Statistical bias correction due non-symmetric uncertainty

Modern Energy use a method to correct for a statistical bias which arise in wind farm yield estimates due to asymmetric uncertainty distributions of the applied losses, and the nonlinear response in turbine production. The necessity for such a correction is evident by considering the effect of uncertainty in the on-coming wind speed distribution on the production of a wind turbine. Due to the shape of the power curve, variations in wind speed will result in a skewed response in AEP. For a site where the mean wind speed is higher than 50% of the rated wind speed of the turbine (in practice all sites with sufficiently high wind speed to motivate the establishment of a wind farm) a reduction in mean wind will cause a larger reduction in AEP than a corresponding increase in mean wind would increase the AEP. Consequently, the expected AEP response when considering the uncertainty of the wind will be lower than the expected AEP based on the most probable incoming wind.

This is illustrated in the figure to the right. Panel a shows a realistic distribution of expected mean wind speed (including Gaussian uncertainty) for a wind farm development. Panel b depict the seven Weibull distributions resulting from seven dots in panel a. The blue curve represent the most probable distribution (associated with the modal mean wind speed). In reality the method consider several thousands of Weibull distributions, these seven are only selected to provide an example. The AEP of each of the Weibull distribution is found by cross-multiplication of the wind distributions (in panel b) and the turbine power curve (in panel c). This gives the distribution of expected AEP in panel d. The average value (orange line) of this distribution is the appropriate vale to use in wind resource estimate. The use of the model wind speed results in the blue line. The difference between these two estimates represent the statistical bias in the current standard method of the wind industry. A sensitivity study shows that the bias due to wind speed uncertainty and nonlinear turbine response will be on the order of 0.5−1.5% of expected AEP. Furthermore, the effect on expected AEP due to asymmetrical distributions of site specific losses, eg. loss of production due to ice, can constitute additional losses of several percentage-points.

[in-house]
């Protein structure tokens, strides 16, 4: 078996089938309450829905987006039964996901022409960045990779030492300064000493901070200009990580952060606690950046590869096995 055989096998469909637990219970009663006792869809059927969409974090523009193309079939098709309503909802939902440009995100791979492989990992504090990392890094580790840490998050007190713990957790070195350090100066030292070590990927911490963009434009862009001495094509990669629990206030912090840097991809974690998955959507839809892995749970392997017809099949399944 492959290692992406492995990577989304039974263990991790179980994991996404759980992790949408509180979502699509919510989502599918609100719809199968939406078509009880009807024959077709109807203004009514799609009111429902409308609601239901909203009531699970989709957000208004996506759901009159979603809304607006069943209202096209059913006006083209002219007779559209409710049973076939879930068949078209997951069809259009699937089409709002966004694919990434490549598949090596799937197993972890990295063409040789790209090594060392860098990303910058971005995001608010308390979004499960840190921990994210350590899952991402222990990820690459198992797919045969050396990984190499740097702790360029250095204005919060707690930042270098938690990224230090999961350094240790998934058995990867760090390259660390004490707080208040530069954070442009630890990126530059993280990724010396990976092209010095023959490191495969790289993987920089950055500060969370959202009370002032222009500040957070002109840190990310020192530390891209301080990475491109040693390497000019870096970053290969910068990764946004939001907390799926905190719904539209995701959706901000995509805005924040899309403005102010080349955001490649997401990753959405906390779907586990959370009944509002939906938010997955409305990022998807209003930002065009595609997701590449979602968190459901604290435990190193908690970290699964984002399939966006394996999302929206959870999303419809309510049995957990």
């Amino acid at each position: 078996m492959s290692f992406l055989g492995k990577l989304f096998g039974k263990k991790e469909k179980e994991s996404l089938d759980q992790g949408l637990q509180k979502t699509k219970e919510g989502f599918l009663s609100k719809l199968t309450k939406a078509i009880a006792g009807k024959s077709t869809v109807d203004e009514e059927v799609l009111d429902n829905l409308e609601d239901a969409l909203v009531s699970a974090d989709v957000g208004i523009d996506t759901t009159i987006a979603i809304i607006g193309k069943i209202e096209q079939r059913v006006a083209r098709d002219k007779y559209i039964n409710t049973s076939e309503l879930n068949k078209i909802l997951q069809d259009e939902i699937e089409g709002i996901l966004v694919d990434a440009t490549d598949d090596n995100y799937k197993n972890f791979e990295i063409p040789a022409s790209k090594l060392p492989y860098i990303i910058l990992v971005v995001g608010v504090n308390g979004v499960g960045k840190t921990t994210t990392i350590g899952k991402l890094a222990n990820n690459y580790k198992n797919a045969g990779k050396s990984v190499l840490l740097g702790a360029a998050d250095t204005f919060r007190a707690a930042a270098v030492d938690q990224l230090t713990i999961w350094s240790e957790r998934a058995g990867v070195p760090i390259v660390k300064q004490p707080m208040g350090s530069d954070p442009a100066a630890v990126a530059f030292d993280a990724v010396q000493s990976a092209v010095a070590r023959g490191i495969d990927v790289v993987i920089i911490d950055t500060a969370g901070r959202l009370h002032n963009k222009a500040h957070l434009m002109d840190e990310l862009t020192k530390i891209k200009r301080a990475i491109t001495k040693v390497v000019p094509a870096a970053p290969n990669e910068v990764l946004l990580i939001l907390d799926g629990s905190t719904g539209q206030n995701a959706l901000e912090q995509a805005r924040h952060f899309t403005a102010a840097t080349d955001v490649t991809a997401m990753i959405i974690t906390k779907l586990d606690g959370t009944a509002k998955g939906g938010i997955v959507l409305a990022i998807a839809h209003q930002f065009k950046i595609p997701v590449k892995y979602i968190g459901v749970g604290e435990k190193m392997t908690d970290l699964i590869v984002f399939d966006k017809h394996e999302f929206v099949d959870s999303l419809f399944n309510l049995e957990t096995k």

Modern Energy applies a general Monte Carlo approach to calculate this effect, where the expected AEP of the wind farm is calculated for a sample of varying inflow conditions to capture the effect of the uncertainty distribution of the on-coming wind. The method has been subjected to peer-review and has been published in the journal of wind engineering.

The published paper can be downloaded here: Monte Carlo methods to include the effect of asymmetrical uncertainty sources in wind farm yield assessment